The Sustainable Campus (Trends in Innovations)

Don't Overlook Hazardous Waste

Institutions with well developed sustainability programs can benefit from a rigorous approach to sustainability in an often overlooked area: waste management. Operating a campus waste management program is inherently complex, with multitudes of locations across a widespread area; access and transportation considerations; and local and state compliance laws governing collecting, categorizing and disposing of waste.

Adding to this complexity is the fact that due to size and population on most campuses, these institutions are also generators of hazardous waste, which can include routine consumer items such as batteries, aerosols and alcohol-based personal care products to industrial cleaning solutions, herbicides, motor oil and toxic chemicals used in research labs. Hazardous waste management differs from general waste in that it must be handled, separated, transported and recycled or destroyed according to strict federal and state laws, for the protection of the environment and the safety of citizens.

What Generator Status Is, and Why It Could Change

Higher education institutions can vary greatly in terms of size, geography and the types of waste that they may generate. Overall, the EPA classifies waste genetrators in three ways:

  • Conditionally Exempt Small Quantity Generators (soon to be known as Very Small Quantity Generators): those that produce less than approximately 220 pounds of hazardous waste per month.
  • Small Quantity Generators: those that produce less than approximately 2,200 pounds of hazardous waste per month.
  • Large Quantity Generators: those that generate more than approximately 2,200 pounds of hazardous waste per month.

Other conditions may also impact the generator status of an institution. Enforcement of compliance with hazardous waste laws falls to state agencies under the federal Resource Conservation and Recovery Act (RCRA). Recently, the EPA has modernized and taken a more data-driven approach to its operations, and is also revisiting the generator rules to determine if new classifications are warranted.

The refocused effort by the EPA to use data to help federal and state agencies refine their approach to hazardous waste management may lead to greater scrutiny for significant waste generators like universities and colleges. For instance, in October, the EPA fined the University of Missouri at Kansas City almost $33,000 related to its storage and handling of hazardous waste.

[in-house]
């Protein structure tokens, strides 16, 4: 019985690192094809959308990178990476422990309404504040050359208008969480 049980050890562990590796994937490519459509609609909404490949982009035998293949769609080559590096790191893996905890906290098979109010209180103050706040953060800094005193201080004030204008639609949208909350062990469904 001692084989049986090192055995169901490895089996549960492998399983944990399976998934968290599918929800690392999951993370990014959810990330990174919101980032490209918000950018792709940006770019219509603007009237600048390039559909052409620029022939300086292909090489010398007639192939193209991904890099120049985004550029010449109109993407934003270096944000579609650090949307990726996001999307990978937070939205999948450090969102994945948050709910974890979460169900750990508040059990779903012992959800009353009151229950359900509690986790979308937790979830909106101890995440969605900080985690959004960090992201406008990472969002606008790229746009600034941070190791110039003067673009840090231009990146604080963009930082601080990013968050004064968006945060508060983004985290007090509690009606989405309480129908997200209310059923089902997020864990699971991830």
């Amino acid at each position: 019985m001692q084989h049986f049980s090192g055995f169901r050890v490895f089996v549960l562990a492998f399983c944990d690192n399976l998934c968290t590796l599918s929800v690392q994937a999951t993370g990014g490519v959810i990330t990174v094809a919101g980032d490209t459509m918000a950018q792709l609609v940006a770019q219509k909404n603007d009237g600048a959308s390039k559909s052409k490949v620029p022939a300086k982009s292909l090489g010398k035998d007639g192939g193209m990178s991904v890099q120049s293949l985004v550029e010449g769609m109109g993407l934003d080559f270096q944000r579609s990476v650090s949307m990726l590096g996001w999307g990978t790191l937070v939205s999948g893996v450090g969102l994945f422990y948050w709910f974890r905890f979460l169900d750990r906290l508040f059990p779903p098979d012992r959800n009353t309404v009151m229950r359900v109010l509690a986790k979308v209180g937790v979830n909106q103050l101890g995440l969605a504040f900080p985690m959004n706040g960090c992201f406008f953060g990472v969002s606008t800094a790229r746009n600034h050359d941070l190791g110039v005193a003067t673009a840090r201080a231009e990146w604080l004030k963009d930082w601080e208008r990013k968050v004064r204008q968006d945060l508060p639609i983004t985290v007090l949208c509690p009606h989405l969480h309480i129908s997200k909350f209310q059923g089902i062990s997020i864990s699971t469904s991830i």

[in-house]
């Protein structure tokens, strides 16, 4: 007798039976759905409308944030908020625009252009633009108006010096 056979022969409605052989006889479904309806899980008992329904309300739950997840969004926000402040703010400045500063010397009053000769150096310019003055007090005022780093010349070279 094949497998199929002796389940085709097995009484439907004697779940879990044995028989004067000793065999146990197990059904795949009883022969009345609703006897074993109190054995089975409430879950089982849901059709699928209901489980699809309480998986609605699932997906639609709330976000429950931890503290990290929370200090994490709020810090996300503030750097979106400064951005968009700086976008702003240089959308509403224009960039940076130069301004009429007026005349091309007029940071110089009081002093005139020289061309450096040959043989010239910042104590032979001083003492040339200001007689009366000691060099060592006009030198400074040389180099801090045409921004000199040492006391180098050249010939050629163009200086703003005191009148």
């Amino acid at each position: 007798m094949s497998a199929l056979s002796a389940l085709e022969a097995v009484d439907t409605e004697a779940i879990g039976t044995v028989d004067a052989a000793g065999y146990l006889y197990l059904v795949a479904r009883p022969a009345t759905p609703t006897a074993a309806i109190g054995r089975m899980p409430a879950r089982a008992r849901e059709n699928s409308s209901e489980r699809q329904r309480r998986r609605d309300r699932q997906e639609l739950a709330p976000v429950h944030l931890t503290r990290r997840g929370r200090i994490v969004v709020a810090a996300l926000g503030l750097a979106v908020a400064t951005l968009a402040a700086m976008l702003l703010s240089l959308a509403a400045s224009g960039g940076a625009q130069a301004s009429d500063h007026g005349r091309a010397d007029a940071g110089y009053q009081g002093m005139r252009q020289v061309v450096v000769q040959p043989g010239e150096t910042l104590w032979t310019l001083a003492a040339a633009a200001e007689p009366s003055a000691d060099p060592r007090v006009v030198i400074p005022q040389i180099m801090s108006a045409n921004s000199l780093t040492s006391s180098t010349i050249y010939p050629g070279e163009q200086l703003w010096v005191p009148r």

The unique intersection of faculty, employees, students and visitors moving about a typical U.S. college campus, combined with great variety of types of hazardous waste and a lack of awareness of how to handle or dispose of this waste, together make for ripe conditions for hazardous waste violations to occur frequently.

Waste Not: Reduce, Reuse, Recycle

Any organization, particularly those that generate chemical waste, must face the simultaneous challenges of managing its waste, maintaining compliance and minimizing environmental impact. It’s important to remember that for both hazardous and non-hazardous waste, destruction and disposal are not the only options.

Many waste types can be recycled, reused or repurposed in various ways, some of which constitute disposal, according to the EPA. Incorporating this into an institution’s sustainability program can bolster its annual goals and can even help create energy from material that would otherwise be considered waste, reducing its long-term risk profile and protecting its brand. Examples include:

  • Alternate uses for hazardous waste (use constituting disposal): for example, some hazardous waste can be converted into new petroleum products.
  • Incorporating hazardous waste into other products (use constituting disposal): using waste material to make other materials, such as asphalt.
  • Reclamation of waste to recover usable components: examples include recovering mercury from broken thermometers; distilling used solvents to re-purify them; and reclaiming metals, paint and batteries.
  • Direct use or reuse of a waste as an ingredient in a product or substitute product: for example, latex paint can be mixed with ash to make cement mix for concrete.
  • Combustion for energy recovery: using wastes either as a fuel or as a heat-producing ingredient: oily wastes, for example, can be used to generate steam or electricity.

In the face of budget cuts, a complex regulatory environment and increasing visibility of incidents by the media, the education sector should consider hazardous waste management a priority in sustainability planning and budgeting in 2016. Managing hazardous waste is critical for ensuring safety, maintaining compliance and protecting a university’s brand.

This article originally appeared in the January 2016 issue of College Planning & Management.

About the Author

Mike Rozembajgier is vice president at Stericycle Environmental Solutions in Indianapolis, IN (www.stericycleenvironmental.com), a provider of environmental and regulated waste management solutions.

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